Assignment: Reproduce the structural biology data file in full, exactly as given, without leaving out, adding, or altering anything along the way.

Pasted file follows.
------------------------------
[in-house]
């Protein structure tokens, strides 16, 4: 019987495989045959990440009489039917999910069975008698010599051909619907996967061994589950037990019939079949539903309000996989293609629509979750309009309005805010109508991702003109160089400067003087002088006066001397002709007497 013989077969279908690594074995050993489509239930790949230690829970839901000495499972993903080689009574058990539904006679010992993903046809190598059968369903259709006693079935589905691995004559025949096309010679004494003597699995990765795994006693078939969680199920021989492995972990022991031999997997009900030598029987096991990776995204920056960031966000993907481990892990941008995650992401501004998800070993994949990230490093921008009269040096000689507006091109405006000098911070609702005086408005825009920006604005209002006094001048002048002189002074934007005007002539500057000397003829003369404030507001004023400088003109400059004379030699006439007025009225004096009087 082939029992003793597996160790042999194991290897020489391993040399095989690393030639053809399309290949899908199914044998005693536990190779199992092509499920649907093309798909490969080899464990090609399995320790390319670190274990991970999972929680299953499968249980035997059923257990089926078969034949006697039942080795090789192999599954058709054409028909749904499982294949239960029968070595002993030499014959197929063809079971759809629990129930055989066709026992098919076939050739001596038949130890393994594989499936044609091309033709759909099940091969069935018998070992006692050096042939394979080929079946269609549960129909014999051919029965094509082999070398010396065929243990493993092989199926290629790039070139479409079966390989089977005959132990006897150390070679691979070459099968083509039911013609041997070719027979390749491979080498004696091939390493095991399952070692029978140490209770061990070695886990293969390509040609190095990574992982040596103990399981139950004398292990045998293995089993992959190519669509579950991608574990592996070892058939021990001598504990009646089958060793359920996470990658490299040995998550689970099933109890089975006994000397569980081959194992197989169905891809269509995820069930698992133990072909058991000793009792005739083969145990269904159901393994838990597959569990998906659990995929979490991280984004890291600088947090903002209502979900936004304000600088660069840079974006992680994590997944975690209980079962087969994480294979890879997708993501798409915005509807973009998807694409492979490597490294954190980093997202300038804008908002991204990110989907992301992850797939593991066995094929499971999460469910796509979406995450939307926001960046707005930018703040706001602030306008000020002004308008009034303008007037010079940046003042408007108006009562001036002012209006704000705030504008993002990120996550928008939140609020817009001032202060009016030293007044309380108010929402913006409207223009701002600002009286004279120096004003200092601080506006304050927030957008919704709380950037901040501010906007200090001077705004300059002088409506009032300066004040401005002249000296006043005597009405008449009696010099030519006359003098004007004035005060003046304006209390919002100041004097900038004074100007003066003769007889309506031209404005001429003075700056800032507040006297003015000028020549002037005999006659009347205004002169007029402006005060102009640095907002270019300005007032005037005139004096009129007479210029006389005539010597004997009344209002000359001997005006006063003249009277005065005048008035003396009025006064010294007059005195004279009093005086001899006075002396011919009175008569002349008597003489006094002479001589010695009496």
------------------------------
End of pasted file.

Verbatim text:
[in-house]
């Protein structure tokens, strides 16, 4: 019987495989045959990440009489039917999910069975008698010599051909619907996967061994589950037990019939079949539903309000996989293609629509979750309009309005805010109508991702003109160089400067003087002088006066001397002709007497 013989077969279908690594074995050993489509239930790949230690829970839901000495499972993903080689009574058990539904006679010992993903046809190598059968369903259709006693079935589905691995004559025949096309010679004494003597699995990765795994006693078939969680199920021989492995972990022991031999997997009900030598029987096991990776995204920056960031966000993907481990892990941008995650992401501004998800070993994949990230490093921008009269040096000689507006091109405006000098911070609702005086408005825009920006604005209002006094001048002048002189002074934007005007002539500057000397003829003369404030507001004023400088003109400059004379030699006439007025009225004096009087 082939029992003793597996160790042999194991290897020489391993040399095989690393030639053809399309290949899908199914044998005693536990190779199992092509499920649907093309798909490969080899464990090609399995320790390319670190274990991970999972929680299953499968249980035997059923257990089926078969034949006697039942080795090789192999599954058709054409028909749904499982294949239960029968070595002993030499014959197929063809079971759809629990129930055989066709026992098919076939050739001596038949130890393994594989499936044609091309033709759909099940091969069935018998070992006692050096042939394979080929079946269609549960129909014999051919029965094509082999070398010396065929243990493993092989199926290629790039070139479409079966390989089977005959132990006897150390070679691979070459099968083509039911013609041997070719027979390749491979080498004696091939390493095991399952070692029978140490209770061990070695886990293969390509040609190095990574992982040596103990399981139950004398292990045998293995089993992959190519669509579950991608574990592996070892058939021990001598504990009646089958060793359920996470990658490299040995998550689970099933109890089975006994000397569980081959194992197989169905891809269509995820069930698992133990072909058991000793009792005739083969145990269904159901393994838990597959569990998906659990995929979490991280984004890291600088947090903002209502979900936004304000600088660069840079974006992680994590997944975690209980079962087969994480294979890879997708993501798409915005509807973009998807694409492979490597490294954190980093997202300038804008908002991204990110989907992301992850797939593991066995094929499971999460469910796509979406995450939307926001960046707005930018703040706001602030306008000020002004308008009034303008007037010079940046003042408007108006009562001036002012209006704000705030504008993002990120996550928008939140609020817009001032202060009016030293007044309380108010929402913006409207223009701002600002009286004279120096004003200092601080506006304050927030957008919704709380950037901040501010906007200090001077705004300059002088409506009032300066004040401005002249000296006043005597009405008449009696010099030519006359003098004007004035005060003046304006209390919002100041004097900038004074100007003066003769007889309506031209404005001429003075700056800032507040006297003015000028020549002037005999006659009347205004002169007029402006005060102009640095907002270019300005007032005037005139004096009129007479210029006389005539010597004997009344209002000359001997005006006063003249009277005065005048008035003396009025006064010294007059005195004279009093005086001899006075002396011919009175008569002349008597003489006094002479001589010695009496």